Thank you for your interest in our Grand Canyon hiking program. We’d like to offer a few comments for your serious consideration as input in your decision as to whether or not this is truly a program for you. During the course of the many, many years that we have been leading hikes into the Grand Canyon as a part of our program, we have found that an alarming number of participants have underestimated the level of physical challenge inherent in this hike. Although we will be hiking in the Park, make no mistake, this is no walk in the park.
To be absolutely blunt --this is a significant athletic undertaking appropriate for those who are physically active in their everyday lives and not for anyone who has the slightest doubt about their ability to hike what, after all, is the GRAND CANYON. The hike down, if you are considering the South Rim-based trip, is 8 miles with a descent of almost 4800 feet. Obviously, the hike UP involves reclaiming those same 4800 feet in about 10 miles. If you are contemplating a Rim-to-Rim hike, the situation is even more serious; the hike from the North Rim is 14 miles with a descent of almost 6000-feet. Downhill, yes, but, believe it or not, far more punishing than the hike up the next morning. The cumulative impact of the downhill and increasing heat cannot be overemphasized. The hike out is the same on both trips---10 miles with the 4800-foot ascent. It is not uncommon, particularly for our May and early-September programs, to experience temperatures in excess of 100-degrees on the Canyon floor.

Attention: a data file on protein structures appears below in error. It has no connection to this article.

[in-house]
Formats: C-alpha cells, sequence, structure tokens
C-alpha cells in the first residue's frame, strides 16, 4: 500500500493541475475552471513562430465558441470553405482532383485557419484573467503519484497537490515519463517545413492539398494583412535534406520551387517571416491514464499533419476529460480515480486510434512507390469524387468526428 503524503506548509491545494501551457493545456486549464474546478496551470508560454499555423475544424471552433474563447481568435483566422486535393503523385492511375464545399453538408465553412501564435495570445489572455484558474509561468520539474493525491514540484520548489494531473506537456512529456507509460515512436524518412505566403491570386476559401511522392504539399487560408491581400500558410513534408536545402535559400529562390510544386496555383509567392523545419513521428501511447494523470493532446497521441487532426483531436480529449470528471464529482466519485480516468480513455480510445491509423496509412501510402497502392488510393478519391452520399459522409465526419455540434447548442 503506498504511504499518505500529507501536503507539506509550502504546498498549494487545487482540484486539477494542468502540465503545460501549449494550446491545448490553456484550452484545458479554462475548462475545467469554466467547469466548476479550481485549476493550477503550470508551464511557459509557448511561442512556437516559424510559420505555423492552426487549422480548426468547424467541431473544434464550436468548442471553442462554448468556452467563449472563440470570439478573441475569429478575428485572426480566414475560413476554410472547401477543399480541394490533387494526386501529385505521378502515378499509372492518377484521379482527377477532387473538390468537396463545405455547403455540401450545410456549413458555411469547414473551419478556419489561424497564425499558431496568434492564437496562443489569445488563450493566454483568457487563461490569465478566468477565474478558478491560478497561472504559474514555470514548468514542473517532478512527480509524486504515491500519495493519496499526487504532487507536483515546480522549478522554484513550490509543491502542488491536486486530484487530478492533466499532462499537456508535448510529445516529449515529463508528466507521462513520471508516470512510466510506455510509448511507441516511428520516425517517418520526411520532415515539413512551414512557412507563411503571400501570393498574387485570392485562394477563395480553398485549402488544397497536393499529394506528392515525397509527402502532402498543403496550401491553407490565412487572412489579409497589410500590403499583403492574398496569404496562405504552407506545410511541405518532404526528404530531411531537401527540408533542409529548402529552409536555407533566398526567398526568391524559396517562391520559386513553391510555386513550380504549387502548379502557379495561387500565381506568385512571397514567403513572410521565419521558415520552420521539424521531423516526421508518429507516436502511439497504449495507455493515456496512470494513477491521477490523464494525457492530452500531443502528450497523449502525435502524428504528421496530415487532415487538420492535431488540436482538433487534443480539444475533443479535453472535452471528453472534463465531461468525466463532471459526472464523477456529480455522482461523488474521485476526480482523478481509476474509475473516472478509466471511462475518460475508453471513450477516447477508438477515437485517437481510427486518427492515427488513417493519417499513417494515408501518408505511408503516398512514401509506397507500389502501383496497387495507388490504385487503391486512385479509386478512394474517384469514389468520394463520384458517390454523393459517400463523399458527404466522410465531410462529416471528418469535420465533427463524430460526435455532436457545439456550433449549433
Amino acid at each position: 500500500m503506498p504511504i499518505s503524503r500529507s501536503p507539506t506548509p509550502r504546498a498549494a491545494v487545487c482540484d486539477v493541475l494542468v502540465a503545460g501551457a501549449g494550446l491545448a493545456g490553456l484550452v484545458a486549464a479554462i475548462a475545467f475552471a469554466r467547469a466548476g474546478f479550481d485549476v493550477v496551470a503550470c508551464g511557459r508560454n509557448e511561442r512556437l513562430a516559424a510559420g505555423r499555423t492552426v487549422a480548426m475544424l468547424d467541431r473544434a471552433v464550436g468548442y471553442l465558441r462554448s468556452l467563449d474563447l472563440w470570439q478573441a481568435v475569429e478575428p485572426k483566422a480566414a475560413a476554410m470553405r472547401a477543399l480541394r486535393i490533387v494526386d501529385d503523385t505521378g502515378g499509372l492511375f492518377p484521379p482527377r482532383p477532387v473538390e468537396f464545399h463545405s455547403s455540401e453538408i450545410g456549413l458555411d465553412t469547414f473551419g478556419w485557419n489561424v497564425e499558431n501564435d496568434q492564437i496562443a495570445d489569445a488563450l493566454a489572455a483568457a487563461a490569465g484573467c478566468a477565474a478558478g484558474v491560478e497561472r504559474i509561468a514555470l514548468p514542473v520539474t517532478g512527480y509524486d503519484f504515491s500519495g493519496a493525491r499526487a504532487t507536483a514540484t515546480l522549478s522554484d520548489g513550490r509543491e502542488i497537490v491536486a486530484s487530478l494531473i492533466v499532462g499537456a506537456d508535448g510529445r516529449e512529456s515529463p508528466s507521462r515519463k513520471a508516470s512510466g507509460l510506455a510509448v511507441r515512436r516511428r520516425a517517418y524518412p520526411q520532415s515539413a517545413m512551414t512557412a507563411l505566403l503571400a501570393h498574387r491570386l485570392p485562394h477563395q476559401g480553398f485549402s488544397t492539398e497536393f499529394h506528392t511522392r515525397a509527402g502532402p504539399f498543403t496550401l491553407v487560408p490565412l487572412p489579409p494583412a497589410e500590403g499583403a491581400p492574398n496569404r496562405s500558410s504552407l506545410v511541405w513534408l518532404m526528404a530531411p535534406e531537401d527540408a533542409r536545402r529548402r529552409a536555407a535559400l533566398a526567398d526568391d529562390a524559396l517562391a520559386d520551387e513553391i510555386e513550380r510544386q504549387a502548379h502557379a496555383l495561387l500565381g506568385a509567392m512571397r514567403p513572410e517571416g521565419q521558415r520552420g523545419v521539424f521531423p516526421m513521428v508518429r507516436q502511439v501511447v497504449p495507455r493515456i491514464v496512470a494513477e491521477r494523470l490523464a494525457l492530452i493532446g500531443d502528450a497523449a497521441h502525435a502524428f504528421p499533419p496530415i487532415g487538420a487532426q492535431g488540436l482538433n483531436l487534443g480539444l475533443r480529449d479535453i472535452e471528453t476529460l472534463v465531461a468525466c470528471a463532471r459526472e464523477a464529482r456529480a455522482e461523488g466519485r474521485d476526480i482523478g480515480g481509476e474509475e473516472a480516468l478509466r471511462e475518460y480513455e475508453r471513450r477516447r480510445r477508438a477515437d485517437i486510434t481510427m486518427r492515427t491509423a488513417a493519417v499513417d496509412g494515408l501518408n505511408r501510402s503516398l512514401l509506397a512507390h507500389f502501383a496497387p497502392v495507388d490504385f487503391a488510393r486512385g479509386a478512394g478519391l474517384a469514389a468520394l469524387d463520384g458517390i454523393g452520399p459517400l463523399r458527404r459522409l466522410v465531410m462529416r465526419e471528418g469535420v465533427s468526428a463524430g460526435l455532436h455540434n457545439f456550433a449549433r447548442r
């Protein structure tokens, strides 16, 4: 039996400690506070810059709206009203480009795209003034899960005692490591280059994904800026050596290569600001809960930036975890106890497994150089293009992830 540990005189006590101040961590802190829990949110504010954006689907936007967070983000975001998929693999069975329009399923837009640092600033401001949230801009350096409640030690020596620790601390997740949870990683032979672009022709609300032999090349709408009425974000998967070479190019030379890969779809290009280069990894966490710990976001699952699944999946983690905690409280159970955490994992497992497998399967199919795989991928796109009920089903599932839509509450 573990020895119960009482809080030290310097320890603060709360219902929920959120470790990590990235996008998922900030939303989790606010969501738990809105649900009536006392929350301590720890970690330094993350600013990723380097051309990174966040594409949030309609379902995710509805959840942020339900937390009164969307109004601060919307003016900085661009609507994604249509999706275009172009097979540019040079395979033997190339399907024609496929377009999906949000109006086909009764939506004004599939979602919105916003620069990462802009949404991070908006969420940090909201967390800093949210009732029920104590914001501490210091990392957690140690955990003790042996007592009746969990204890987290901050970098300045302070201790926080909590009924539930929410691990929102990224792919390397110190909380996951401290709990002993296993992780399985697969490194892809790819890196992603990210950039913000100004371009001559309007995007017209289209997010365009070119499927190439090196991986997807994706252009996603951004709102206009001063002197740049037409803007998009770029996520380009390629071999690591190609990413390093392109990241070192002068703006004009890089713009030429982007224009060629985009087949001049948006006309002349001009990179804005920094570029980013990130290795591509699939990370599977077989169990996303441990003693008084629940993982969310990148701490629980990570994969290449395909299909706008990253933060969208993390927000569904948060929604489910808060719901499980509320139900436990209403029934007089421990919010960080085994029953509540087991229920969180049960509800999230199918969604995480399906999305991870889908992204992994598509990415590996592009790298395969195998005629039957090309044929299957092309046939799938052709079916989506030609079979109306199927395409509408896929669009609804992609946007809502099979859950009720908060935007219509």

Do not even think of the Grand Canyon as one of those opportunities to “see” if you can do it. Do not undertake the trip to “get” in shape. You must be in the appropriate condition to undertake what can be a life-threatening situation if you are not physically prepared. Once we have launched into our descent into the canyon, know that there is no bail out. People come with the mistaken notion that if things go a little sour somehow either a guide or a ranger or a mule will get them out. Nothing could be farther from the truth. The National Park Service will not evacuate you unless you are in a truly life-threatening condition.
If we sound a little strident it is because in over 19 years leading tours into the Canyon you can imagine what we have seen and why we are so adamant about trying to let prospective guests know precisely what is involved before they ruin what should have been their vacation as well as affecting everyone else in the group. On one note let us reassure you ---age absolutely has nothing to do with this-- most of our guests are between 40 and 70. Our fit hikers are usually more fit than much younger "weekend" athletes.
All of our comments are intended to ensure that you fully enjoy this adventure of a lifetime. Because if you love to hike and consider yourself to be a hiker, at some point in your life, you have to hike the
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